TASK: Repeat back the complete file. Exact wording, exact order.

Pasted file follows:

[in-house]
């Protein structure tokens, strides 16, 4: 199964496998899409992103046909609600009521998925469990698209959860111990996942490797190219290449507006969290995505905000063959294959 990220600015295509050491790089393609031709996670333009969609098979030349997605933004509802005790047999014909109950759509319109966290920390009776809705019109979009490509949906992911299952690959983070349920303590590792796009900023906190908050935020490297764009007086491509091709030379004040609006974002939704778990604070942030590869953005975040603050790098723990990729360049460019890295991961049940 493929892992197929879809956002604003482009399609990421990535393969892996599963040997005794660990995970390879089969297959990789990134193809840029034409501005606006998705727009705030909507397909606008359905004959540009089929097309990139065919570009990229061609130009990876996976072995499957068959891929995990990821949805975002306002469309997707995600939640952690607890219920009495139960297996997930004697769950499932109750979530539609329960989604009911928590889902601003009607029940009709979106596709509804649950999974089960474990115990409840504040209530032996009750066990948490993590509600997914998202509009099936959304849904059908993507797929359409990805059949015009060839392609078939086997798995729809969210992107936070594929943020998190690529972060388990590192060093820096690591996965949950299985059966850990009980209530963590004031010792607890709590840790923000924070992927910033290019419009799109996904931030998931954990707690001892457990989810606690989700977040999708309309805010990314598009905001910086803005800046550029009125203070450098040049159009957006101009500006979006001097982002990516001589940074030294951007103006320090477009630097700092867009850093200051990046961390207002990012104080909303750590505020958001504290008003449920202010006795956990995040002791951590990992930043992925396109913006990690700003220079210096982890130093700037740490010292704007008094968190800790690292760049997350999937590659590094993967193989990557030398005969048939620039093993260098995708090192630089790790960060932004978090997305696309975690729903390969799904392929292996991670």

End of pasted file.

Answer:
[in-house]
């Protein structure tokens, strides 16, 4: 199964496998899409992103046909609600009521998925469990698209959860111990996942490797190219290449507006969290995505905000063959294959 990220600015295509050491790089393609031709996670333009969609098979030349997605933004509802005790047999014909109950759509319109966290920390009776809705019109979009490509949906992911299952690959983070349920303590590792796009900023906190908050935020490297764009007086491509091709030379004040609006974002939704778990604070942030590869953005975040603050790098723990990729360049460019890295991961049940 493929892992197929879809956002604003482009399609990421990535393969892996599963040997005794660990995970390879089969297959990789990134193809840029034409501005606006998705727009705030909507397909606008359905004959540009089929097309990139065919570009990229061609130009990876996976072995499957068959891929995990990821949805975002306002469309997707995600939640952690607890219920009495139960297996997930004697769950499932109750979530539609329960989604009911928590889902601003009607029940009709979106596709509804649950999974089960474990115990409840504040209530032996009750066990948490993590509600997914998202509009099936959304849904059908993507797929359409990805059949015009060839392609078939086997798995729809969210992107936070594929943020998190690529972060388990590192060093820096690591996965949950299985059966850990009980209530963590004031010792607890709590840790923000924070992927910033290019419009799109996904931030998931954990707690001892457990989810606690989700977040999708309309805010990314598009905001910086803005800046550029009125203070450098040049159009957006101009500006979006001097982002990516001589940074030294951007103006320090477009630097700092867009850093200051990046961390207002990012104080909303750590505020958001504290008003449920202010006795956990995040002791951590990992930043992925396109913006990690700003220079210096982890130093700037740490010292704007008094968190800790690292760049997350999937590659590094993967193989990557030398005969048939620039093993260098995708090192630089790790960060932004978090997305696309975690729903390969799904392929292996991670």